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Featured News Nation-wide light pollution study in turtle nesting areas
Nation-wide light pollution study in turtle nesting areas
First published January 24, 2014
James Cook University scientists have been the first to calculate how levels of artificial light have changed at all marine turtle nesting areas across Australia, since records began in the early 1990s.
The study revealed that all five of the marine turtle species that nest in Australia had nesting grounds where light levels had significantly increased since 1993.
The findings were part of a project by JCU PhD student Ruth Kamrowski, and have been published in the international journal Global Change Biology.
Ms Kamrowski said because most animals evolved under natural day-night cycles, modern urban and industrial lighting was disruptive to numerous species, and posed a particular threat to marine turtles.
“Hatchling marine turtles rely on environmental cues such as natural light levels to find the ocean,” Ms Kamrowski said.
“Artificial lighting adjacent to the nesting beach, such as from housing estates, road lights or industry, can disrupt the hatchlings’ ability to perceive vital natural cues.
“The light pollution can cause the turtles to travel in the wrong direction or fail to find the ocean. This can lead to increased predation, dehydration, and ultimately dead hatchlings.”
Dr Mark Hamann of JCU, who supervised the research, said light pollution had long been one of the challenges of marine turtle ecology in Australia.
“Although it is well known that turtle hatchlings are disorientated by artificial light, this is the first large-scale study to assess relative changes in light levels at important turtle nesting areas over time,” he said.
“Very little light is necessary to disrupt turtle hatchlings, but we studied the changes in artificial light produced by larger sources, including urban settings, coastal development and industry,” he said.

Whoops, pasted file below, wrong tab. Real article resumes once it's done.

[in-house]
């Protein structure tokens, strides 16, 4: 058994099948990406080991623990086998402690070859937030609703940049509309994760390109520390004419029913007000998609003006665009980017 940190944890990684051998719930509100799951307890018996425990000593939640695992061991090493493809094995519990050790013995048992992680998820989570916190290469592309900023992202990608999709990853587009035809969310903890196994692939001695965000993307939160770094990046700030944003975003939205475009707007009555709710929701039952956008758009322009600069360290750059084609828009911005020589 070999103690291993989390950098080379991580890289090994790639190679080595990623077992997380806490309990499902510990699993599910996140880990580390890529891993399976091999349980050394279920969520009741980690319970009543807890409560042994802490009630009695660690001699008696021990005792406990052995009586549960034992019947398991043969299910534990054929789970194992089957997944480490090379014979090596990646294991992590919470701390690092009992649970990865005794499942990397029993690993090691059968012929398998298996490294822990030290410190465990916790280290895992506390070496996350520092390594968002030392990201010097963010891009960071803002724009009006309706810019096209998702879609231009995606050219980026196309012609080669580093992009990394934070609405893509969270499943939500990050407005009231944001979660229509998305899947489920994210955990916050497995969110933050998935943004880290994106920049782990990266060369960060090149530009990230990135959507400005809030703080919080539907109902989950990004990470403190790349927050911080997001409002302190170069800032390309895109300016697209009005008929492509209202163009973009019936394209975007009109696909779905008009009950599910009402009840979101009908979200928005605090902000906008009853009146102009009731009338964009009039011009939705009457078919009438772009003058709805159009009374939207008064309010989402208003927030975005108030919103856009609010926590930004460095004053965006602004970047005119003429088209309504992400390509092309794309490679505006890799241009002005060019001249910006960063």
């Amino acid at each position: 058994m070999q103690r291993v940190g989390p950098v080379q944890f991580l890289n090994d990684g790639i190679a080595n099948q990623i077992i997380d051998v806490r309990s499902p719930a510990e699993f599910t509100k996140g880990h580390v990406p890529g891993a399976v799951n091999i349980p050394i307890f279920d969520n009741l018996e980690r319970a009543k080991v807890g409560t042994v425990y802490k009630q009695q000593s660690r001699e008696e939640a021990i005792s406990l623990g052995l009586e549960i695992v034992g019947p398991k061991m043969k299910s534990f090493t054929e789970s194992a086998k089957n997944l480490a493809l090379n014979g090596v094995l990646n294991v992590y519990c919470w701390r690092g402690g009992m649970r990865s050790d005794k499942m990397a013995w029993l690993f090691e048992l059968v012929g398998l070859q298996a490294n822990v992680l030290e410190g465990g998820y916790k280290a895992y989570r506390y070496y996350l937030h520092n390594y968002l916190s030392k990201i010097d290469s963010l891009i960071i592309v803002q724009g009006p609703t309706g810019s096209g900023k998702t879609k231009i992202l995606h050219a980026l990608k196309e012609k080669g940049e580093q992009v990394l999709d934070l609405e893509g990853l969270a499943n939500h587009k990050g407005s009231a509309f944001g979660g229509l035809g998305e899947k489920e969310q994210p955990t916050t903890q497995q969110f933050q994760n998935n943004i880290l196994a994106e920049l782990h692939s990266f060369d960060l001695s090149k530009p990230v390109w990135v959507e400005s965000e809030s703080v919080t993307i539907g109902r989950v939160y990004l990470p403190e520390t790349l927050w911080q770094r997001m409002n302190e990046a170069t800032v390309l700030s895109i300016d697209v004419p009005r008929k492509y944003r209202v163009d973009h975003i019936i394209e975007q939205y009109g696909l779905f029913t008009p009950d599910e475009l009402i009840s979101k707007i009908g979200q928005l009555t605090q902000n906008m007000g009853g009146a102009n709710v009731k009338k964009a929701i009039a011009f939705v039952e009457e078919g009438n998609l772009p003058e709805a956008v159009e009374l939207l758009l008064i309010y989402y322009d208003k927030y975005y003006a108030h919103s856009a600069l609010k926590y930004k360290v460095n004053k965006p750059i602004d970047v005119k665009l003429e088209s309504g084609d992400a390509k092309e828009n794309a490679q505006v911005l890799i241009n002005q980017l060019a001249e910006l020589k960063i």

The study findings indicated that all five of the marine turtle species that nest in Australia had nesting grounds where light levels had significantly increased since 1993, and east Australian flatbacks were most exposed.
“Our findings indicated that the greatest increases in light between 1993 and 2010 occurred at major flatback turtle rookeries in Queensland, including Peak Island in the Keppels, and at minor rookeries north of Rockhampton, including Townsville and Mackay,” Ms Kamrowski said.
“This is worrying given the proposed industrial development of the Queensland coast which will only increase light levels further.
“Given the importance of the turtle populations which nest here our findings demonstrate that rigorous light pollution management is vital, across Australia, particularly as coastal development continues,” she said.
“Fortunately we also found that all marine turtles had nesting areas which were either dark, or had light levels which had not changed over time. This is valuable information to have, as marine turtles may shift to these ‘buffer’ areas if light levels continue to increase in the future.”
Dr Hamann said a better understanding of trends in artificial lighting may help scientists plan more successful strategies for the future management of development in and around key habitat for marine turtle populations.
For interviews, contact – Mark Hamann, James Cook University 07 4781 4491 or 0415 298 238 or Ruth Kamrowski on firstname.lastname@example.org 0488 535 923
JCU Media contact: Caroline Kaurila (07) 4781 4586 or 0437 028 175